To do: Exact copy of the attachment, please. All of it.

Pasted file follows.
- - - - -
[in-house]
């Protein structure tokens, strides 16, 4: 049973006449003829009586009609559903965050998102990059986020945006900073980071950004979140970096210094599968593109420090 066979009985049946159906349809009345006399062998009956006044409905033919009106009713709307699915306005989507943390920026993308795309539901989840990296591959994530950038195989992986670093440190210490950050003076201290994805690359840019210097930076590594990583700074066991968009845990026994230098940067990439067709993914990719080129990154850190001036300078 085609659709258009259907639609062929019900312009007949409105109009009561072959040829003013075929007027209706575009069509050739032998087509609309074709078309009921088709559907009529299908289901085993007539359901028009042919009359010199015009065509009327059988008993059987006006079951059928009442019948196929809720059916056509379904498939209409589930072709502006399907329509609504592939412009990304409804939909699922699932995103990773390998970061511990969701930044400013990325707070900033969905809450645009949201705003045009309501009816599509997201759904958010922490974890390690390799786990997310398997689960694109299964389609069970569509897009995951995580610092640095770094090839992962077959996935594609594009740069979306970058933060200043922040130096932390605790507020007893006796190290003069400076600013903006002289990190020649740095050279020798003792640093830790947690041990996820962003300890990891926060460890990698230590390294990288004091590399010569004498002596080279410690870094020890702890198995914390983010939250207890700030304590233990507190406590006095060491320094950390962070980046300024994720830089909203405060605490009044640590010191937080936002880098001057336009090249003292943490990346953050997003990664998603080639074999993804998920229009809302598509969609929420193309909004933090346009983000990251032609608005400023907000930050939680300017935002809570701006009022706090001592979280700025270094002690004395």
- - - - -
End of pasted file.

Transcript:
[in-house]
């Protein structure tokens, strides 16, 4: 049973006449003829009586009609559903965050998102990059986020945006900073980071950004979140970096210094599968593109420090 066979009985049946159906349809009345006399062998009956006044409905033919009106009713709307699915306005989507943390920026993308795309539901989840990296591959994530950038195989992986670093440190210490950050003076201290994805690359840019210097930076590594990583700074066991968009845990026994230098940067990439067709993914990719080129990154850190001036300078 085609659709258009259907639609062929019900312009007949409105109009009561072959040829003013075929007027209706575009069509050739032998087509609309074709078309009921088709559907009529299908289901085993007539359901028009042919009359010199015009065509009327059988008993059987006006079951059928009442019948196929809720059916056509379904498939209409589930072709502006399907329509609504592939412009990304409804939909699922699932995103990773390998970061511990969701930044400013990325707070900033969905809450645009949201705003045009309501009816599509997201759904958010922490974890390690390799786990997310398997689960694109299964389609069970569509897009995951995580610092640095770094090839992962077959996935594609594009740069979306970058933060200043922040130096932390605790507020007893006796190290003069400076600013903006002289990190020649740095050279020798003792640093830790947690041990996820962003300890990891926060460890990698230590390294990288004091590399010569004498002596080279410690870094020890702890198995914390983010939250207890700030304590233990507190406590006095060491320094950390962070980046300024994720830089909203405060605490009044640590010191937080936002880098001057336009090249003292943490990346953050997003990664998603080639074999993804998920229009809302598509969609929420193309909004933090346009983000990251032609608005400023907000930050939680300017935002809570701006009022706090001592979280700025270094002690004395």